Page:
An article published in the journal “Science Advances” presents the evidence of the existence of a exomoon, a moon orbiting a planet of another solar system, named Kepler-1625b-I. David Kipping and Alex Teachey of Columbia University used observations of the Kepler and Hubble space telescopes to examine the traces left by the exoplanet Kepler-1625b in front of its star, similar to the Sun. The first indications of the discovery of the exomoon candidate were revealed in July 2017, follow-up observations carried out with the Hubble Space Telescope provided new confirmations.
The search for exomoons represents one of the next frontiers of astronomy but discovering one is much more difficult than discovering exoplanets. The Kepler space telescope allowed to discover a few thousand exoplanets, and others have yet to be confirmed, observing the tiny drop in their star’s brightness when they pass in front of it. In the event that an exomoon passes in front of its star as well, that drop would be much more limited and difficult to distinguish from an instrumental limitation or another cause.
A few years ago astronomer David Kipping founded the Hunt for Exomoons with Kepler (HEK) program, affiliated to the Harvard-Smithsonian Center for Astrophysics, with the aim of searching for exomoons using the observations carried out by the Kepler space telescope. The analysis of the data on the exoplanet Kepler-1625b revealed some anomalies in its transits that could be due to a smaller object near the planet.
The request for follow-up observations with the Hubble Space Telescope caused a news leak leading to the publication of the article in July 2017. Between October 28 and 29, 2017 Hubble allowed to observe the transit of the exoplanet Kepler-1625b, a gas giant with a mass several times Jupiter’s while having a similar size. Hubble can obtain data four times more accurate than Kepler’s for that kind of research and the results were positive.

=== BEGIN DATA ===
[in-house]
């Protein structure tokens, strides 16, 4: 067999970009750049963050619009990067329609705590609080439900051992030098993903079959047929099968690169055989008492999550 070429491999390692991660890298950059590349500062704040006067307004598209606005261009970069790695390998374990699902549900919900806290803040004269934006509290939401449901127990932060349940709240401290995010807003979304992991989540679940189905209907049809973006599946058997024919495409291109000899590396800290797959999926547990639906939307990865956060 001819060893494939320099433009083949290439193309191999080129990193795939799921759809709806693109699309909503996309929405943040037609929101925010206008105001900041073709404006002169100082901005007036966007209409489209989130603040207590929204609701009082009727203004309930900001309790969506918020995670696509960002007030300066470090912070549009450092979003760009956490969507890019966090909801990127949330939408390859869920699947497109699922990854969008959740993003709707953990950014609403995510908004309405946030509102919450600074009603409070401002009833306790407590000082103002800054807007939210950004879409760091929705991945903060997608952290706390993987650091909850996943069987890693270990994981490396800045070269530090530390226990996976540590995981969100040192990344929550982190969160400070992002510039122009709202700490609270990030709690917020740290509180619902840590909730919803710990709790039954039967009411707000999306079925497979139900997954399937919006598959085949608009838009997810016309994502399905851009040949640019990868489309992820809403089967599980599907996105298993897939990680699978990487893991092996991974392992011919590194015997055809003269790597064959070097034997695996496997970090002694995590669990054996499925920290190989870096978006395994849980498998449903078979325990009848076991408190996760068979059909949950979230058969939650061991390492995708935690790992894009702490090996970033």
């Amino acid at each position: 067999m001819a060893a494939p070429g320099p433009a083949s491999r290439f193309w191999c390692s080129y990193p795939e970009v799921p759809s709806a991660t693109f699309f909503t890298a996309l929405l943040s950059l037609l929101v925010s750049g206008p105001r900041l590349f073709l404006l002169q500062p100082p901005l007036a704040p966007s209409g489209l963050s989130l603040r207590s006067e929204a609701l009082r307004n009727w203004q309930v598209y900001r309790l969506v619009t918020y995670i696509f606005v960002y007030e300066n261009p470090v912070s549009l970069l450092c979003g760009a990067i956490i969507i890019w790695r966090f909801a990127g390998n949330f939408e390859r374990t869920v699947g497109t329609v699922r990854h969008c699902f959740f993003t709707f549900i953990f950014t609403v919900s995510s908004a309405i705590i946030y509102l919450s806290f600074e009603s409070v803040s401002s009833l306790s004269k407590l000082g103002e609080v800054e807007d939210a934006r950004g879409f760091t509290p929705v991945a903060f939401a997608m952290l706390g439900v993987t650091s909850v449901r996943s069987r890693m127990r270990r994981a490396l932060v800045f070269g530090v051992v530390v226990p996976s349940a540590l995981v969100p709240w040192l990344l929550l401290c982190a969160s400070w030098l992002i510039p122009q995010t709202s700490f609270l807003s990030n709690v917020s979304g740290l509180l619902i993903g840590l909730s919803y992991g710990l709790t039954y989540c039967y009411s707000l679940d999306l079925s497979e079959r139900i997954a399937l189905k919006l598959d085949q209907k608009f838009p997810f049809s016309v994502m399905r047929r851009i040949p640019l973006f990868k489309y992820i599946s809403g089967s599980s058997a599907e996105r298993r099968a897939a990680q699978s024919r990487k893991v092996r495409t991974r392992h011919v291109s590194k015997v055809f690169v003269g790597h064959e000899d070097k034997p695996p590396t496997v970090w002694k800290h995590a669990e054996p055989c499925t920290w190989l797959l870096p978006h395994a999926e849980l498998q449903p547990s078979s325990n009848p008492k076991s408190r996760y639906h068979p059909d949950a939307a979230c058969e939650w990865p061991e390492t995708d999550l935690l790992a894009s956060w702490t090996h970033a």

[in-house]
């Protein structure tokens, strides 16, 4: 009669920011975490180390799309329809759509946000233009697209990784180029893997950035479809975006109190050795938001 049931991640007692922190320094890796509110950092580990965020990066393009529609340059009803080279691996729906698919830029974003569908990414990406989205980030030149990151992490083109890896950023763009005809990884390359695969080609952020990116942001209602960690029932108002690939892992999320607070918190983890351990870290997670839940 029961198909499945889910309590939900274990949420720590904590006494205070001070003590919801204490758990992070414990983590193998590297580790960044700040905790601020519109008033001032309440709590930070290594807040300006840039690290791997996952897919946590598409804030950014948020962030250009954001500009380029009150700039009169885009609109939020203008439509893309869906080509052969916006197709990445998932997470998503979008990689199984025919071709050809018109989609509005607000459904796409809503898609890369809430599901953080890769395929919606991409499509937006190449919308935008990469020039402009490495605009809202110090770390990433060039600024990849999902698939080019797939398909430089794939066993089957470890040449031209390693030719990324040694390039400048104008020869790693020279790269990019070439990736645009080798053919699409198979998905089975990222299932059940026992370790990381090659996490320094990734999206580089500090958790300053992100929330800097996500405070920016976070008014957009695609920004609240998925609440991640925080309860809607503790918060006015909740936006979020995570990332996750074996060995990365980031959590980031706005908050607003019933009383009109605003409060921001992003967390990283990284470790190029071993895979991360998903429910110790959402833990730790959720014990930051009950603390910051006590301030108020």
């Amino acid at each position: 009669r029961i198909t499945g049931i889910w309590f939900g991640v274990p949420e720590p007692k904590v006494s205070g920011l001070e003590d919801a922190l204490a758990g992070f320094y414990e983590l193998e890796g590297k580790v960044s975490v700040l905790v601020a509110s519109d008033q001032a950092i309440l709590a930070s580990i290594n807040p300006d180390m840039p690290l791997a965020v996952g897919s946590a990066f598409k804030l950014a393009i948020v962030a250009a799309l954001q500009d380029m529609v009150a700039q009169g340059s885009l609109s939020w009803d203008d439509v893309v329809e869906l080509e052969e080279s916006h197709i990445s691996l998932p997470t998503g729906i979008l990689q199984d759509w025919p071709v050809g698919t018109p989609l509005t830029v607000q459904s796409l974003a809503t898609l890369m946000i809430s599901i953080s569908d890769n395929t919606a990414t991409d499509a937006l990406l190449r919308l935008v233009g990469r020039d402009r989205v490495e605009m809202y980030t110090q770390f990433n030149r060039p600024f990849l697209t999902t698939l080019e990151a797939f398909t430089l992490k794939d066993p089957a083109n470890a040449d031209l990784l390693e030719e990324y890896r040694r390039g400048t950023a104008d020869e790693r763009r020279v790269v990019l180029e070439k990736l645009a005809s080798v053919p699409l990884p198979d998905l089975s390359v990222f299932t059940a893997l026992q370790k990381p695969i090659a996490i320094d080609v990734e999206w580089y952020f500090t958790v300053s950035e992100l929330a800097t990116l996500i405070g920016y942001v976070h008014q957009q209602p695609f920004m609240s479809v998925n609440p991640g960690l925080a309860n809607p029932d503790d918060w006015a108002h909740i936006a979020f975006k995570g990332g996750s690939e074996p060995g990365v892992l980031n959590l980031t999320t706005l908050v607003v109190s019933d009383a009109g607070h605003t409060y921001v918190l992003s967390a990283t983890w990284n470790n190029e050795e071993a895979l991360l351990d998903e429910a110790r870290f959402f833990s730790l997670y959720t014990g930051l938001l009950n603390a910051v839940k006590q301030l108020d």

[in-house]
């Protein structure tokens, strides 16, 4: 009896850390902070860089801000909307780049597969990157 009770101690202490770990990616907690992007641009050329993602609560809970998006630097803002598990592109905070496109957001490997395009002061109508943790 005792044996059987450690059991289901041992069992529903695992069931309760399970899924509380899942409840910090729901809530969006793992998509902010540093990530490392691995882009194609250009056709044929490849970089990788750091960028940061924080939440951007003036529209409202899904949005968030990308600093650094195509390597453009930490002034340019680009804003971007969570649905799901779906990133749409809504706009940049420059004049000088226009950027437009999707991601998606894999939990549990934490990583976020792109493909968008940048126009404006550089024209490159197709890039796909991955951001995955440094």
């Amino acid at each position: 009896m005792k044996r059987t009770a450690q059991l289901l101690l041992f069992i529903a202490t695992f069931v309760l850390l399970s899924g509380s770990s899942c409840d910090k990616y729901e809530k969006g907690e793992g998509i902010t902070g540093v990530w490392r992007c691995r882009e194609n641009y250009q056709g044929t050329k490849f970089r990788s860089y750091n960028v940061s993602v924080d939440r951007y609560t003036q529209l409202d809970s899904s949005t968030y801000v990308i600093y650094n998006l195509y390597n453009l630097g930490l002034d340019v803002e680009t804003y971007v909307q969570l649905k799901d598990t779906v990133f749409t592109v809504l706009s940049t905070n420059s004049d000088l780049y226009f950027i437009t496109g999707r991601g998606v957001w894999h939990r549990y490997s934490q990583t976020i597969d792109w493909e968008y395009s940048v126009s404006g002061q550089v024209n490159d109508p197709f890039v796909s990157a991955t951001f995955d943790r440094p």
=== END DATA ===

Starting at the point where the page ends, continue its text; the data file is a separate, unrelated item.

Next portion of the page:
First of all, the transit of the exoplanet Kepler-1625b started 1,25 hours earlier than predicted and this suggests an planet’s wobble caused by another object like a moon. During the 19 hours of transit, the light traces showed some drops that were extremely reduced but consistent with the presence of a large moon around the planet. The first data suggested the surprising possibility that the exomoon was really huge compared to those in the solar system, perhaps even Neptune-sized, and the new data confirmed that hypothesis.
Theoretically, the detected effects could be caused by another planet in the Kepler-1625 system. It’s a hypothesis that must be taken into consideration but it’s strange that in four years of observations with the Kepler space telescope it was never spotted. The presence of a moon orbiting the planet Kepler-1625b is the simplest explanation for the data collected.
The first exomoon discovered might be really strange, different from all the ones existing in the solar system. In fact its estimated mass is about 1.5% of the planet Kepler-1625b and from this point of view it’s not so strange. The fact is that the models indicate that in the solar system very large moons were created as a result of cosmic collisions that created the Earth-Moon and Pluto-Charon pairs. These are rocky objects while Kepler-1625b is a gas giant so a planet that hit it would’ve passed through it without stripping enough gas to form a Neptune-sized moon.
David Kipping and Alex Teachey advocate further monitoring of the Kepler-1625 system to obtain more data that can provide a final answer. It’s normal for the first exomoon candidate to require many confirmations for its existence to be accepted and this will help further research into other systems. Such massive moons are the ones most likely to be detected, in the coming years other anomalies found in the data collected by Kepler will be examined and this new frontier of astronomy could really open up.